On Screenwriting – Part 1 – Structure

Sculpture Bronze Figure Aristotle
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For Tom. Play by these rules and your screenplays will always be top class.

There are two key watchwords with screenwriting: economy and structure. Structure is the bedrock of any good screenplay, and there are several you can choose from. The classic is the three act structure (read Aristotle’s Poetics and Sid Field’s Screenplay or Robert McKee’s Story). Within that there are useful guides that can help; Blake Snyder’s Save the Cat is useful, if a bit overused these days. Todd Klick’s Something Startling Happens is also very useful, particularly for editing. Chris Soth’s six act structure is also fun, but ultimately it’s a subset of the three act structure.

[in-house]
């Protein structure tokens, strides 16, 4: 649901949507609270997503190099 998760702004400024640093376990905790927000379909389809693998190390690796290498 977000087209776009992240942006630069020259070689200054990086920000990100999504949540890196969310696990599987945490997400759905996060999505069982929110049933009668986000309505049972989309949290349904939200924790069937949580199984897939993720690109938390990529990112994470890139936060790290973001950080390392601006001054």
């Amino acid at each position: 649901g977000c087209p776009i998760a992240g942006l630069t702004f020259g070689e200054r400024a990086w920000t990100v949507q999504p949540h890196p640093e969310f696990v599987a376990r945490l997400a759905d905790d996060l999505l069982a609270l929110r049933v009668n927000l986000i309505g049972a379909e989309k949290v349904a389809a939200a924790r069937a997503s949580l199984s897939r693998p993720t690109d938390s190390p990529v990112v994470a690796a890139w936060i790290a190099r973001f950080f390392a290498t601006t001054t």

Don’t fall into the trap of thinking that the three act structure is passé. It worked in Aristotle’s time and it still works now. It creates a nice emotional arc and paces the story well. The second act is normally twice as long as the first and the third. Be careful not to rush into the second act before you’ve properly set things up in the first.

A good story starts at an end and ends at a new beginning.

Tomorrow – Writing the damn thing!

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